Since prior to the Industrial Revolution the horse and buggy represented the primary mode for both public and private transportation, it is no surprise that driving has established itself as one of the oldest and most popular disciplines within competitive equestrian sport. Carriage pleasure driving classes pay tribute to this heritage, and the vehicles used in competition are either actual antique or replica carriages of the day. Classes may be divided by type of hitch: single, pair, tandem, unicorn, or four-in-hand, and can be further categorized by the criteria with which they are judged.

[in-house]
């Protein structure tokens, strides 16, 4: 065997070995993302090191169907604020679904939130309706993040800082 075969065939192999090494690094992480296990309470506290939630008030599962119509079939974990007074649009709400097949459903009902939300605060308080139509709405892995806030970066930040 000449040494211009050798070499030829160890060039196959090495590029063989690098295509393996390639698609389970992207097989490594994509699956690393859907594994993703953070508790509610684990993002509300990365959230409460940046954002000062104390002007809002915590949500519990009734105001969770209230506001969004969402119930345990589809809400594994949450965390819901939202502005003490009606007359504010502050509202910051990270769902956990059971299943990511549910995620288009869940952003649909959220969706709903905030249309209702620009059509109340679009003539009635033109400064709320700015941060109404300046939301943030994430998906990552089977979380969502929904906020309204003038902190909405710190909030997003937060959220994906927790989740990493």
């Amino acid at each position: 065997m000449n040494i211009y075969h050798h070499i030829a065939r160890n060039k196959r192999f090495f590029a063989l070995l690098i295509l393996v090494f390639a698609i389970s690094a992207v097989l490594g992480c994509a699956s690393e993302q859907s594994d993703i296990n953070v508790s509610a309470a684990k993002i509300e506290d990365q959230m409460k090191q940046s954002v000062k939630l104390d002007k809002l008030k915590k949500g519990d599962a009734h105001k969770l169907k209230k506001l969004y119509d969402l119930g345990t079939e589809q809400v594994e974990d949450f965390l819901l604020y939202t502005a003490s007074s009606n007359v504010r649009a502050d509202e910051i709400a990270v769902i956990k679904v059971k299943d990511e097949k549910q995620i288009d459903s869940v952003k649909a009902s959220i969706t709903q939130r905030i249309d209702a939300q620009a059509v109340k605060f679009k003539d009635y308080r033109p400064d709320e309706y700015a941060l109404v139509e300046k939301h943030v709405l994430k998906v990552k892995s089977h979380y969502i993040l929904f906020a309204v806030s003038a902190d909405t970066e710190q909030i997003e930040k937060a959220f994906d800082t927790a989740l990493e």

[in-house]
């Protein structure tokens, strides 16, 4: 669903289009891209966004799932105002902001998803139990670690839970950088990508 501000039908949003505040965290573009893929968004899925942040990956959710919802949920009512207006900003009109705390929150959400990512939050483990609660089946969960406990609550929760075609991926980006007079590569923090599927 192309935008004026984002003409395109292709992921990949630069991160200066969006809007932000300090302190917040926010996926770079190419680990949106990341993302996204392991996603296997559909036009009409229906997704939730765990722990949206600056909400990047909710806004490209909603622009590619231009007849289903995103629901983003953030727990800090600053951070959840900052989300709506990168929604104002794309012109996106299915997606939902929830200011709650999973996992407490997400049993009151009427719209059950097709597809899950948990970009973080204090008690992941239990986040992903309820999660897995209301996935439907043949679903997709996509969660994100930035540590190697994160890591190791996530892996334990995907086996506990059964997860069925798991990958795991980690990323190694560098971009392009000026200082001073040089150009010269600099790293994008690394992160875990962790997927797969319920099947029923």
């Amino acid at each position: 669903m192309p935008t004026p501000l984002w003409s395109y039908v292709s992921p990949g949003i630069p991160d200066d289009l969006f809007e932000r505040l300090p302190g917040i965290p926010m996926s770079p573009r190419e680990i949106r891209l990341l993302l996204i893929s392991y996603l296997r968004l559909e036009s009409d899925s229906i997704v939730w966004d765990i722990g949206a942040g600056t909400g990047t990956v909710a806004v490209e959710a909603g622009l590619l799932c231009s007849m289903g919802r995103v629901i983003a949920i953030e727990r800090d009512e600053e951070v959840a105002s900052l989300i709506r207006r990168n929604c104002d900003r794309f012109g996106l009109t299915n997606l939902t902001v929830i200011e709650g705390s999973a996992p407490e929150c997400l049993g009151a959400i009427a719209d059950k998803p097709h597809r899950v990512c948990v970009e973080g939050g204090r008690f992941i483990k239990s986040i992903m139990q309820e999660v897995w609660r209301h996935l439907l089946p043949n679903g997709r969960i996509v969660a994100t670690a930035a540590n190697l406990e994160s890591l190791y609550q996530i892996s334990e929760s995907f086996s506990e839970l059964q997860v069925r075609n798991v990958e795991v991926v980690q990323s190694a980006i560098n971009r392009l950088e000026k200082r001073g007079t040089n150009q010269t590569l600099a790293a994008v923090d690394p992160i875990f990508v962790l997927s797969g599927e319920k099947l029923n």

Although overall performance is evaluated in every class, the driver’s skill and ability take priority in reinsmanship. Conversely, in a working class the performance of the horse or horses is most important. A turnout class is primarily evaluated based in the appropriateness and quality of the vehicle, harness, and driver appointments. Additionally, there are obstacle classes which test the driver’s ability to negotiate a series of cones set in a particular pattern and order, with speed and accuracy becoming the determining factor. Marathons may also be included at driving competitions along with driven dressage.